MORE awareness of brain tumour symptoms is being called for after a Gloucester father suffered a seizure on the M5 half-an-hour after a hospital discharge.
Patrick Joyce, 44, of Tuffley Avenue, received a series of tests and scans but was told his fits were most likely to be down to an “abnormal connection” of arteries and veins in his central nervous system.
His wife Theresa, 37, said his tumour was not diagnosed until he was referred to a neurosurgeon at the university hospital in Coventry around two years after the seizures started.
Mrs Joyce, who has two sons, Keylon, seven, and James, 13, said: “We met with the neurosurgeon in Coventry who said he needed a more detailed scan, but he did confirm he had a slow growing brain tumour.
“The surgeon said it could have been there for around 15 years as there was bone growing around it.
“It has been a complete nightmare.”
Mrs Joyce said her husband suffered a seizure while working on a construction site in Worcester in 2010 but after two seizures on the same day in 2012, he was rushed to Worcester Hospital. She said he was told it was most likely to be an arteriovenous malformation (AVM) in his brain, the abnormal connection of veins and arteries, and he suffered another fit on the M5 while driving home from hospital.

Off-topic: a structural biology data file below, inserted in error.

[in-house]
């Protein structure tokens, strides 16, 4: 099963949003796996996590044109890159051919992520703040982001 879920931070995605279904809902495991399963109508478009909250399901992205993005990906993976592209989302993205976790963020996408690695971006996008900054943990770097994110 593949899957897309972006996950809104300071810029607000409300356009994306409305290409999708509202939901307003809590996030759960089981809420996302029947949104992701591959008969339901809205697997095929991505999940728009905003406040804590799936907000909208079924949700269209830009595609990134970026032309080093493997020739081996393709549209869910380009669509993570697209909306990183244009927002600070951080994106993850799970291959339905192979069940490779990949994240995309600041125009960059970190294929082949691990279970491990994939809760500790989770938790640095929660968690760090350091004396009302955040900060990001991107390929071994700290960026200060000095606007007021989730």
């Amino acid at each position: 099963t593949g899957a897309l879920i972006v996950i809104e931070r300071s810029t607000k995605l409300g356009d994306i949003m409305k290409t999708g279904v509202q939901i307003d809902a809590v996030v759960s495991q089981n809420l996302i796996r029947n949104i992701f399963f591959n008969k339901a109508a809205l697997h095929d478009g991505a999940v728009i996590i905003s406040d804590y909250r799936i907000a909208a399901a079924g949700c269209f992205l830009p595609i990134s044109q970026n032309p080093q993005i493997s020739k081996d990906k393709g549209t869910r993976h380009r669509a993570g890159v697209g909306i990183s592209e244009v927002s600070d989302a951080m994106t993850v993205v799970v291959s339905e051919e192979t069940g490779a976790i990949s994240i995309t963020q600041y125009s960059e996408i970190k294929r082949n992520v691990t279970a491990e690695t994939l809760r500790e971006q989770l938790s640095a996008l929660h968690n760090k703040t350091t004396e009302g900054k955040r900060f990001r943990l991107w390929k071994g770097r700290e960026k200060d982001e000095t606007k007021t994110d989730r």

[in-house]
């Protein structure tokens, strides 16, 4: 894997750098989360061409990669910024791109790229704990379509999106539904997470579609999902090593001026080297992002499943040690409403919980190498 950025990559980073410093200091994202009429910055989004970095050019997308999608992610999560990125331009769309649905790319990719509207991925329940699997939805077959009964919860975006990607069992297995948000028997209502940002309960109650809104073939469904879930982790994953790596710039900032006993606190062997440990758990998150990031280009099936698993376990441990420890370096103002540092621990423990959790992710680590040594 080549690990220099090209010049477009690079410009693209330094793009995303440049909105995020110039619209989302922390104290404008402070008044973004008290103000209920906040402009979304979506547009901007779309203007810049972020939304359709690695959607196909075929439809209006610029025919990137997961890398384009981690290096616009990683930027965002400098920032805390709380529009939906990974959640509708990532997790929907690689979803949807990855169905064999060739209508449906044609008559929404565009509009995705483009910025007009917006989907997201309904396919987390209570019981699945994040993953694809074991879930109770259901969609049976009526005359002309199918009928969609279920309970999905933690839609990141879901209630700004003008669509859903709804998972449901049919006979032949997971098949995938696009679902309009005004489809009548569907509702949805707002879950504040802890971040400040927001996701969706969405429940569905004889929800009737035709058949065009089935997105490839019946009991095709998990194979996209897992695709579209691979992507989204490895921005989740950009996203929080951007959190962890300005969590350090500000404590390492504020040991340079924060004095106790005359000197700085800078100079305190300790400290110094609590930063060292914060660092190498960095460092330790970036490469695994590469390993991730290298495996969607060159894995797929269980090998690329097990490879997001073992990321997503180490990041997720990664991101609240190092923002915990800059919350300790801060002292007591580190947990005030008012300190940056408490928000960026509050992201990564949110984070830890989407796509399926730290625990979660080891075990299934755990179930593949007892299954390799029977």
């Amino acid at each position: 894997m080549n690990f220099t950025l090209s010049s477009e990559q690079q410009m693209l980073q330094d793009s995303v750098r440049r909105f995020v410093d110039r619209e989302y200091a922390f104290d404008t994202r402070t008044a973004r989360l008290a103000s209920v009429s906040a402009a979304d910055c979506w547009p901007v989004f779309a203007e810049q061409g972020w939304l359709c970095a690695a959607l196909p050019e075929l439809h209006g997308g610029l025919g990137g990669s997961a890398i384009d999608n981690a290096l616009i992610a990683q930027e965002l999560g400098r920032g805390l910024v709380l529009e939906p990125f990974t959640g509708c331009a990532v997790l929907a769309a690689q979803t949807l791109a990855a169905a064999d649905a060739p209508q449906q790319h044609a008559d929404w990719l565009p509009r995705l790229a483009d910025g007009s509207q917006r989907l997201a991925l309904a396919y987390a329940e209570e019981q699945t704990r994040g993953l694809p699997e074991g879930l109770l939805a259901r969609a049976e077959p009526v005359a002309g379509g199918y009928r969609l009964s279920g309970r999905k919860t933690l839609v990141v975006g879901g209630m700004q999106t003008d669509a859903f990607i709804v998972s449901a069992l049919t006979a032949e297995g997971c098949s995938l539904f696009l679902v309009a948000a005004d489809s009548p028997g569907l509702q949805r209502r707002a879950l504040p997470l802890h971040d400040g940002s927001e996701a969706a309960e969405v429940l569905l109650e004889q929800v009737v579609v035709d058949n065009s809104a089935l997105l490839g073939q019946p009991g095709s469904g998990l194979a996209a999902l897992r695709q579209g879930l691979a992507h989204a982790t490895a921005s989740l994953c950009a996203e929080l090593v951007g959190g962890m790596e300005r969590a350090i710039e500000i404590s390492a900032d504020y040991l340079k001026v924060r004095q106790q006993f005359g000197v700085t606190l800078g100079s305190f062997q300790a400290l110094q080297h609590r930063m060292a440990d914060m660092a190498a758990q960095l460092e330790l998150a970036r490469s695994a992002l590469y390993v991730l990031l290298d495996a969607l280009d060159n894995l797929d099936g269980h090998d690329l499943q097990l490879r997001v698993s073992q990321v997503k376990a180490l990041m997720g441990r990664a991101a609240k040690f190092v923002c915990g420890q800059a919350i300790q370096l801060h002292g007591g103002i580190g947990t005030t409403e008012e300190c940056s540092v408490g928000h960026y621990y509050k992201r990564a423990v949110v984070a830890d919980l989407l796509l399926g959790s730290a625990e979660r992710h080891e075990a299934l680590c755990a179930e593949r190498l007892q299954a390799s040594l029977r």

A spokesman for Worcestershire Acute Hospitals NHS Trust said brain surgeons and doctors are only in specialist centres like University Hospitals Coventry and Warwickshire, and not in smaller hospitals like Worcester.
Since he was referred to Coventry, the malignant tumour has been removed and Mr Joyce has completed chemotherapy and radiotherapy, but will have more scans this year to ensure it gets detected early if it returns.
Mrs Joyce is now working to raise money for Brain Tumour Research and awareness of how to spot symptoms early.
A fundraising event with live music from band Pholk Law, a disco and a raffle will be held at the Gloucester Irish Club from 7.30pm on Saturday, May 10.
Tickets cost £10 which includes food and table wine and are available from the club.
Mrs Joyce said: “I hope people know the signs. A lot of people think tumours all start with headaches but there can also be memory loss, vomiting, blurred speech, but my husband had a full blown seizure.
“People don’t realise that even young children can get them.”
Tumour symptoms can differ depending on which lobe the tumour forms, and can include drowsiness, short-term memory loss, apathy, becoming irritable, sickness and poor coordination.